By Lars Adaktusson
The views expressed in this commentary piece are those of the author and do not necessarily represent those of SyriacPress.
A large white cross at the entrance to the city of Bartella in northern Iraq testifies to the city’s history of Christian faith and tradition. Chaldeans-Syriacs-Assyrians have lived here for centuries. These are the Nineveh plains and the sites of well-known Old Testament texts, also known to many as the cradle of Christianity.
Five years ago, ISIS entered Iraq’s second largest city of Mosul. Under the subsequent ISIS advance on the Nineveh Plain, the people of Bartella and other Christian cities became defenseless victims. Faced with the ultimatum by the ISIS terrorists to convert to Islam or die, there was no alternative for the Christian population but to surrender to the threat and leave everything they owned behind. To abandon your historical homeland, where your ancestors worked the lands, where family and friends have lived for many generations, is not an easy decision. It uproots life, it overturns the very existence of that what was painstakingly built up through communal life and hard work. And this is exactly what happened when hundreds of thousands of Christians, in the summer of 2014, fled the ISIS havoc and atrocities – rape, enslavement and executions were the alternatives.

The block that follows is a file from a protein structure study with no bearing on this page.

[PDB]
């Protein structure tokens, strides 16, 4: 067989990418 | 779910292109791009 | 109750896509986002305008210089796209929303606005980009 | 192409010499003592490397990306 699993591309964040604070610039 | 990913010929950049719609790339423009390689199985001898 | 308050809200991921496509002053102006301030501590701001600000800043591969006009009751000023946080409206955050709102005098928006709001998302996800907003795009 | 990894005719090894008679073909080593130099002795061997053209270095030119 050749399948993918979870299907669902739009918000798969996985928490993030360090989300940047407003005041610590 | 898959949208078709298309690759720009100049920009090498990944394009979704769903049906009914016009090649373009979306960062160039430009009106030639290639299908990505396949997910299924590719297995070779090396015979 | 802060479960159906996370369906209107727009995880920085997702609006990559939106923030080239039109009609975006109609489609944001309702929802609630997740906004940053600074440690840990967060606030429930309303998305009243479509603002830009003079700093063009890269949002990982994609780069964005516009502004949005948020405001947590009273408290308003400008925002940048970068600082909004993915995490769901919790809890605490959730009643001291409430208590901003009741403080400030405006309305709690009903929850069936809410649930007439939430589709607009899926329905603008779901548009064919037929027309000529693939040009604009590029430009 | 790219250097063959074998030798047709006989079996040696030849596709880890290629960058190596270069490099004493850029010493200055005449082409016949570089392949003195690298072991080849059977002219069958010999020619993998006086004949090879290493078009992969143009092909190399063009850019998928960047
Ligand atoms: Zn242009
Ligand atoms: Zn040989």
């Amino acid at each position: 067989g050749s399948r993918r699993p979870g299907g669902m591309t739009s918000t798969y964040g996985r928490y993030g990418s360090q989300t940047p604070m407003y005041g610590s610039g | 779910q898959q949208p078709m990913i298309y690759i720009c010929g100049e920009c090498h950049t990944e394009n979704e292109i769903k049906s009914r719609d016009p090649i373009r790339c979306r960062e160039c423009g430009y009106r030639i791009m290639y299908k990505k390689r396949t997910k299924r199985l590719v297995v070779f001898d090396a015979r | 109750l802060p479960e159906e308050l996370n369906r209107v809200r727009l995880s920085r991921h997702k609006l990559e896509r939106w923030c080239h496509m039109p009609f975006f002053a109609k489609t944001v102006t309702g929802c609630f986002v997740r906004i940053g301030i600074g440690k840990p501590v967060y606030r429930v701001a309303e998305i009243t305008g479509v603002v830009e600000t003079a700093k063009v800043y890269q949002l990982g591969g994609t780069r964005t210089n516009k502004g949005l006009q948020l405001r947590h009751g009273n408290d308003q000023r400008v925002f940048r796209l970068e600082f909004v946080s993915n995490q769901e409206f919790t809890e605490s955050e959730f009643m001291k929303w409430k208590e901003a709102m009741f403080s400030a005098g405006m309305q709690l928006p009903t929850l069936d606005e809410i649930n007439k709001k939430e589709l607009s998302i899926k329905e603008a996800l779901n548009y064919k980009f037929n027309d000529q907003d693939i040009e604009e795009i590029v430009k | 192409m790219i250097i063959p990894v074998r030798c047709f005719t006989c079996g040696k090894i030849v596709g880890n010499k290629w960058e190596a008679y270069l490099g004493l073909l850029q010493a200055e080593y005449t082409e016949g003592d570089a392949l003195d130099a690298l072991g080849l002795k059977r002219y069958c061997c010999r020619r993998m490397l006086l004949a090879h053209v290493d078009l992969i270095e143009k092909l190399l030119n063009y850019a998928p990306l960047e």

The fact that Mosul and the rest of the Nineveh plains were emptied of their Christian population in such a short time meant countless tragedies and severe human suffering. Overall, the atrocities implied the most heinous crimes against humanity and the worst transgressions of international law. Systematically and cold-blooded, ISIS carried out a genocide on the Christian and Yazidis populations. Despite this drama, the hope that they one day can return is kept alive.
After the Iraqi army, Kurdish Peshmerga and Christian security forces, with the support of the international coalition against ISIS, militarily defeated the supposed ISIS caliphate, hope on return and reconstruction grew. With the help of the international world, their own Iraqi government and the Kurdish autonomy in northern Iraq, Chaldeans-Syriacs-Assyrians hoped to be able to return home and rebuild a severely distressed society.
However, after having visited Iraq for the fifth time in as many years, I can only conclude that these hopes are disappearing with the passage of every new day. Despite some little light of relocation and reconstruction of housing and infrastructure, dark clouds are hanging over the Nineveh Plain. Approximately only half of the 125.000 Chaldeans-Syriacs-Assyrians who lived here before ISIS invaded have returned. From the 200.000 Christians in pre-ISIS Mosul, almost none have returned. One reason is that reconstruction is too slow. But above all, a proper security structure which would makes people feel safe to return and live in Mosul, is missing.